We’ve all been there, we’ve been sucked into the sales, tempted by buy one get one free offers, and taken advantage of the endless ‘payday’ discounts which land in our inboxes. We often use maths and numbers as a way to talk our way into buying things, often without realising we’re doing it! We take a look at some of these so-called logical reasons to help you break the habit, perhaps for good.

“If I wear them every day for a month, they’ll have only really cost me 50p a day”

Yes those boots that you had to have may have cost your month’s rent, but you’ve justified it by breaking it down into cost per day. Which is fine if you did actually wear them every day, but what if they hurt your feet or they break or worse still, the British weather affects their wear (we’re looking at you suede lovers)? Then their average cost per wear increases, making them less of a valuable item. Remember that the next time you try to reason with your heart over those expensive but beautiful shoes.

“Wow an extra 25% off a 50% sale, amazing, that’s 75% off right?”

Wrong. This is a very common maths mistake. Stores engineer their sales to suck you in with this. This is not a simple case of adding the percentages together to make 75%. If you saw a 50% off sign on a dress that was £200, it would cost you £100. But the second discount is only then applied to the second price, so the dress won’t be costing you £50 as you might have originally thought, but £75. Working out discounts properly and ignoring the temptation of ‘enjoy an extra 25% off’ will save you a lot of spending grief in the long run.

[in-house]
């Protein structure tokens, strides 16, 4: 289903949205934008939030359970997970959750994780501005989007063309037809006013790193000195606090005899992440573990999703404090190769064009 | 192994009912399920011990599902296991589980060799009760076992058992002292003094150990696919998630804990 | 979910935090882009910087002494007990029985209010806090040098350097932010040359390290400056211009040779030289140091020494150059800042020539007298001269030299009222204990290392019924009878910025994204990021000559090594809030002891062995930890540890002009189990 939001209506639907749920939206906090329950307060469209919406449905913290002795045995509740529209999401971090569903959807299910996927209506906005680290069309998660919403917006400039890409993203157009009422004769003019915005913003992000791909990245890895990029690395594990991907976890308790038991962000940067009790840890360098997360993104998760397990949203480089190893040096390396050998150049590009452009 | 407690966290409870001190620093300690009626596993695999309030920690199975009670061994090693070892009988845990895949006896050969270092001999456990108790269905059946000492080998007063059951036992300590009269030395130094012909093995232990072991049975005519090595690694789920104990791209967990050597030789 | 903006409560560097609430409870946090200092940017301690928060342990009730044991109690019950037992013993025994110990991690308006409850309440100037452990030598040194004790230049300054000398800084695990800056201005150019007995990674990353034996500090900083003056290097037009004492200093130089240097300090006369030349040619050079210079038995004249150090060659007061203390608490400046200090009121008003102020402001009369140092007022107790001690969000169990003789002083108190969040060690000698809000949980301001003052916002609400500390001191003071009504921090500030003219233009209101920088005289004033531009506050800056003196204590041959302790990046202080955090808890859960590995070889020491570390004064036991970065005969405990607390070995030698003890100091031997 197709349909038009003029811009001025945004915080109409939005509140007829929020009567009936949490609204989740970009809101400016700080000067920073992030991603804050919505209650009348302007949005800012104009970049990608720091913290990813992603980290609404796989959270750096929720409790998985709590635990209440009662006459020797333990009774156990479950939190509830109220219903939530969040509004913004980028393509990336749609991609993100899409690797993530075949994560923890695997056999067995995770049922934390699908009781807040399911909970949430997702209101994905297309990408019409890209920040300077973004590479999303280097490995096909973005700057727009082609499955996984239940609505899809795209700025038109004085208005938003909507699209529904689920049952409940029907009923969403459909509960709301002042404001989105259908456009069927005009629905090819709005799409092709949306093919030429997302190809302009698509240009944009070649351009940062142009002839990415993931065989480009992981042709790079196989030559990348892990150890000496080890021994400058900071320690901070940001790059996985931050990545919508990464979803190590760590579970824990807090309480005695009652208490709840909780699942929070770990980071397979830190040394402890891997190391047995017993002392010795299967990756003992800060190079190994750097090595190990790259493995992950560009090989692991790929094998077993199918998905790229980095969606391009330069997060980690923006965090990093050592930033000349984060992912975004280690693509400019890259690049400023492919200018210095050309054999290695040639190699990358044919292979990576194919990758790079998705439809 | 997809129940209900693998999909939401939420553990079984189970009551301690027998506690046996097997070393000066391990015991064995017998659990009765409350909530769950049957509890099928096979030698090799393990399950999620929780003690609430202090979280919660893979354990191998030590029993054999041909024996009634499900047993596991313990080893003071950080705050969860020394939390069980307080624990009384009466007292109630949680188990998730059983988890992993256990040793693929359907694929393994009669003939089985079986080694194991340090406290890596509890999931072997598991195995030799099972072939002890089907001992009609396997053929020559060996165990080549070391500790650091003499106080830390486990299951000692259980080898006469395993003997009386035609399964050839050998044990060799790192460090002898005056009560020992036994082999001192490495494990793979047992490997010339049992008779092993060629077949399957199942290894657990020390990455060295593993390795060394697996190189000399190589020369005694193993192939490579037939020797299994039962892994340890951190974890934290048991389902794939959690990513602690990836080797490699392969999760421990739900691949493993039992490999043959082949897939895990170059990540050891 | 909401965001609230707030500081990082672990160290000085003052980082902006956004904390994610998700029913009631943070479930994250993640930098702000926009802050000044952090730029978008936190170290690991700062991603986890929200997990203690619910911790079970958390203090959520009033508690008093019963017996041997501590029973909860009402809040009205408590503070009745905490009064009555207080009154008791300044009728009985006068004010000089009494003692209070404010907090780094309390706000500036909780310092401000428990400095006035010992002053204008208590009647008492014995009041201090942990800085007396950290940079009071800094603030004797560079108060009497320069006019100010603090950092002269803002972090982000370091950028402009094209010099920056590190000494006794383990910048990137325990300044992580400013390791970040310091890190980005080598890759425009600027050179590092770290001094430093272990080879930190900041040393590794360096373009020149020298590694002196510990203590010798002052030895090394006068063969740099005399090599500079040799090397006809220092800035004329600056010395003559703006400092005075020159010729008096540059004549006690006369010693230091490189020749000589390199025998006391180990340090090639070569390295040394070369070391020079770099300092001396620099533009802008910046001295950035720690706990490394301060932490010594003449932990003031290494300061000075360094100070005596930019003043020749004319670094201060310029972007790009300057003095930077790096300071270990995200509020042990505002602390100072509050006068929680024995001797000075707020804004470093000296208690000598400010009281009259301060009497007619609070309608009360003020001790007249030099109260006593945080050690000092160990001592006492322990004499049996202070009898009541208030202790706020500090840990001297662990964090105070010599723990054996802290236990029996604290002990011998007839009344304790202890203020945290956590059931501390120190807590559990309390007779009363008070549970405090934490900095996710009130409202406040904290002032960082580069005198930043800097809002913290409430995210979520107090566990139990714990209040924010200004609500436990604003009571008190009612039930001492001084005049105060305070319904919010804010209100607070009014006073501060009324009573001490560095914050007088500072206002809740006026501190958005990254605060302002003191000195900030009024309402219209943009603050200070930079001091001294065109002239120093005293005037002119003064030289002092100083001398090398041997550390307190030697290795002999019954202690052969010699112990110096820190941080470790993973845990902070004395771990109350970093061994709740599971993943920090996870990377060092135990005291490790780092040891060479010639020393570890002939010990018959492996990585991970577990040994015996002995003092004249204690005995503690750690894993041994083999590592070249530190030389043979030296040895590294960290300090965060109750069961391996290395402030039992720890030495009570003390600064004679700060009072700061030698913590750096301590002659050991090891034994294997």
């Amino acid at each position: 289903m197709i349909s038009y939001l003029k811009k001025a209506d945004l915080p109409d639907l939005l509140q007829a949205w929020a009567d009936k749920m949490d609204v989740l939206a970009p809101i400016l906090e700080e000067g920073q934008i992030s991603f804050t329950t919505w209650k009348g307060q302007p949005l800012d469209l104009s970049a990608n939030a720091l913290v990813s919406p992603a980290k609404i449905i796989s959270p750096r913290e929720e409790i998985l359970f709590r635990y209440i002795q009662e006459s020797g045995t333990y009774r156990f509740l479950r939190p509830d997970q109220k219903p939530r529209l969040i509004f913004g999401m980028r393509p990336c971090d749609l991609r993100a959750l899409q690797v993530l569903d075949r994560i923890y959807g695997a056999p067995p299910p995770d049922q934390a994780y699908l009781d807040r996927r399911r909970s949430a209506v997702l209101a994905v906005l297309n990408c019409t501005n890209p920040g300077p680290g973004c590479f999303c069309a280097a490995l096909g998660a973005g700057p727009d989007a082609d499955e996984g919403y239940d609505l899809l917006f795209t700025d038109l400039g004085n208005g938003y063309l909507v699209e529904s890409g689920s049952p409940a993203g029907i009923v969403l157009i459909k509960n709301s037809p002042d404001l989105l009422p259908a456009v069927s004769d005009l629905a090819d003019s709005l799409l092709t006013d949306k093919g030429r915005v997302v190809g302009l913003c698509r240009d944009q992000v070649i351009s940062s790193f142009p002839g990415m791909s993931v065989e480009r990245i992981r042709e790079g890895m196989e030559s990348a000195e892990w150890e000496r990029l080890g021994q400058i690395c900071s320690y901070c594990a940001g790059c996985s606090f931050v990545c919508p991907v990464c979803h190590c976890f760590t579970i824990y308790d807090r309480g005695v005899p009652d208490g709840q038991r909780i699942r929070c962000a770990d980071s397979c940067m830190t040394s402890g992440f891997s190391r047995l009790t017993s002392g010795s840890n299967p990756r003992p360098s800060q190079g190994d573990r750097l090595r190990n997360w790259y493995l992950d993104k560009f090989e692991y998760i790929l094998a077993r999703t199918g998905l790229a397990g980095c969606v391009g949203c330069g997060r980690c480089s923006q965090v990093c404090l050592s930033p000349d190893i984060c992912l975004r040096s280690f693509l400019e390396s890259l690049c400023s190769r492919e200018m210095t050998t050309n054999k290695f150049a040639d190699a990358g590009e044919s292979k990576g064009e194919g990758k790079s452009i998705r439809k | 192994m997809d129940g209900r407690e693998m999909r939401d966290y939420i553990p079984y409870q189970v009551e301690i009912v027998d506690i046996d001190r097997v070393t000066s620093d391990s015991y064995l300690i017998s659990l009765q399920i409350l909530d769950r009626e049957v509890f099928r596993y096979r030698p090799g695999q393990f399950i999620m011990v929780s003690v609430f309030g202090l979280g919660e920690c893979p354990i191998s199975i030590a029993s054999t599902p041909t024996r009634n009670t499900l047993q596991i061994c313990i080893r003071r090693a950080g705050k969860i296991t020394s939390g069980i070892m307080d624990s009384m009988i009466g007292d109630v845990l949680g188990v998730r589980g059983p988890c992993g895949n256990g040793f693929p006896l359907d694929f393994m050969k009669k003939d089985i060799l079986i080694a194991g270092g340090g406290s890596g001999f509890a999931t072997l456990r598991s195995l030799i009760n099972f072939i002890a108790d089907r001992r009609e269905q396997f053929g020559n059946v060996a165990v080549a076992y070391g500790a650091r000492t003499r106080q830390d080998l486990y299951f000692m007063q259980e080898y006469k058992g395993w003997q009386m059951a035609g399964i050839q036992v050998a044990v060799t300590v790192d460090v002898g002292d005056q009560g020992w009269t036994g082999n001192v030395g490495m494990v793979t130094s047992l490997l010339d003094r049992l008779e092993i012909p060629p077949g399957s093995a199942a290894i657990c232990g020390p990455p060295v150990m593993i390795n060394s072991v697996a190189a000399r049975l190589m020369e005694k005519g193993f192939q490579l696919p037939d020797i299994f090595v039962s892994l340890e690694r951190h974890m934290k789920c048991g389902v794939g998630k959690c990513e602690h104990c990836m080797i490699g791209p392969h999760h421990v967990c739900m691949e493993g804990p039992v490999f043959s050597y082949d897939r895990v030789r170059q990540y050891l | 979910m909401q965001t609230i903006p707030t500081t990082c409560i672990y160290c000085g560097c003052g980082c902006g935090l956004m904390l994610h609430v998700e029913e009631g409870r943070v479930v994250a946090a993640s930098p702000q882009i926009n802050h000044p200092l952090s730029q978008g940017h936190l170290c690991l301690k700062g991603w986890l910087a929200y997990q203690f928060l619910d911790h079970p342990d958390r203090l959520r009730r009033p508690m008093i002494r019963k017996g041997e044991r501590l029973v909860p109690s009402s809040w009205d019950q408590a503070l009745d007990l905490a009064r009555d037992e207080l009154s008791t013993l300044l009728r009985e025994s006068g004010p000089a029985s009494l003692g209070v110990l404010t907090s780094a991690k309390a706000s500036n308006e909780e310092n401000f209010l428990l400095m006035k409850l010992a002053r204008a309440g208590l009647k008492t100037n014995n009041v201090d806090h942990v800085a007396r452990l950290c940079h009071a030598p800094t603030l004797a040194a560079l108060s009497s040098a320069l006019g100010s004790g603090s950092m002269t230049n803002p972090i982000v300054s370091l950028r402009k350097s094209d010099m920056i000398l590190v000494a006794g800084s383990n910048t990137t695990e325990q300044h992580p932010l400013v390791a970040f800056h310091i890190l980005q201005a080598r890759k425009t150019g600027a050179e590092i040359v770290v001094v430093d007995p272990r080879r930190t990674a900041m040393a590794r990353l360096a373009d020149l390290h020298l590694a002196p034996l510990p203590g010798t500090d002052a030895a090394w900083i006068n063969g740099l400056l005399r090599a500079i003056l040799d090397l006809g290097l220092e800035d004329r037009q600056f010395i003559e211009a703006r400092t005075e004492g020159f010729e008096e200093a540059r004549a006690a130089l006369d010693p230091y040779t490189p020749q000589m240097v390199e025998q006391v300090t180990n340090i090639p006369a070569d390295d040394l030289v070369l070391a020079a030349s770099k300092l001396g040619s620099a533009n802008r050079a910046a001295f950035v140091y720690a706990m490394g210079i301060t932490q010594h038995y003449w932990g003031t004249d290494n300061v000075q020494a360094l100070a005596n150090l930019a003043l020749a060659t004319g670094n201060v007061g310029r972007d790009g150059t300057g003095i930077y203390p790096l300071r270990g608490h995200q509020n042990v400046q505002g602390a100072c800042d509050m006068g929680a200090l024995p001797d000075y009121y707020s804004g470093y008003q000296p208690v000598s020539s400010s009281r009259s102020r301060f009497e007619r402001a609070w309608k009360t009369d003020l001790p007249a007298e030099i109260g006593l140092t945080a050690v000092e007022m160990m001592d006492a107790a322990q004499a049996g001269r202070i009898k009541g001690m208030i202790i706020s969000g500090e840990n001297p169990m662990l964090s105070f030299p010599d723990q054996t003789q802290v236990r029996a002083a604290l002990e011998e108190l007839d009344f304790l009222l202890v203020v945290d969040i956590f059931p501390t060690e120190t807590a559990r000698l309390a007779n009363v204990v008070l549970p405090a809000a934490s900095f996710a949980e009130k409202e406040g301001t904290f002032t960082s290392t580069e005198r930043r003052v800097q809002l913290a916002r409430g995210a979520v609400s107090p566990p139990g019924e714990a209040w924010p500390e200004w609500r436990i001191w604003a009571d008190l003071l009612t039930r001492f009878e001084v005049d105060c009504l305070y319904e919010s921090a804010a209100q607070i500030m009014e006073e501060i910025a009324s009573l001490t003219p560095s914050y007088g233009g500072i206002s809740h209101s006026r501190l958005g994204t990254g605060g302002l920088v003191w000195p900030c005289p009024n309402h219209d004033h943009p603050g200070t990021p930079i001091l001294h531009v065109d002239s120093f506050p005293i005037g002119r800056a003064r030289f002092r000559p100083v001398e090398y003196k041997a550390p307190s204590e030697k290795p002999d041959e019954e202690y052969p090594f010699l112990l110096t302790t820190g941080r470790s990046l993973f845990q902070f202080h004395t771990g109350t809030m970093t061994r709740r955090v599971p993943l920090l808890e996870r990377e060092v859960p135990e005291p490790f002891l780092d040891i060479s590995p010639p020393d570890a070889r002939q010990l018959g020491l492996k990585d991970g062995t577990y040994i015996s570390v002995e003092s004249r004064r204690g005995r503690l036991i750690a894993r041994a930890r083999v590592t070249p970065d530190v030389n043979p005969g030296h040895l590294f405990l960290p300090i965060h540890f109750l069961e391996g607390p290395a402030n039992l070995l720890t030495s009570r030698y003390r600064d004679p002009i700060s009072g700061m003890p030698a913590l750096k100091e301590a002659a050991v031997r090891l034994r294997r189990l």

“Buy one, get one half price – that’s fantastic value”

Yes it is, in theory. But these kinds of adverts only encourage you to spend more, and possibly buy things that you won’t need or use, particularly food which can go out of date very quickly. We tend to stick to this rule to stop us impulse buying – if we use the item regularly then why not save on it, especially if we’d only be buying another next week. If however you are making an impulse buy, thinking about whether or not there is much value in buying two is always worth considering.

It’s funny how maths crops up in ways we wouldn’t expect. But if like us, you’re known for your love of a shopping spree or two, delving deeper into the discounts can actually make you a more savvy shopper and help you save money in the long term. Take that crafty shopping marketers!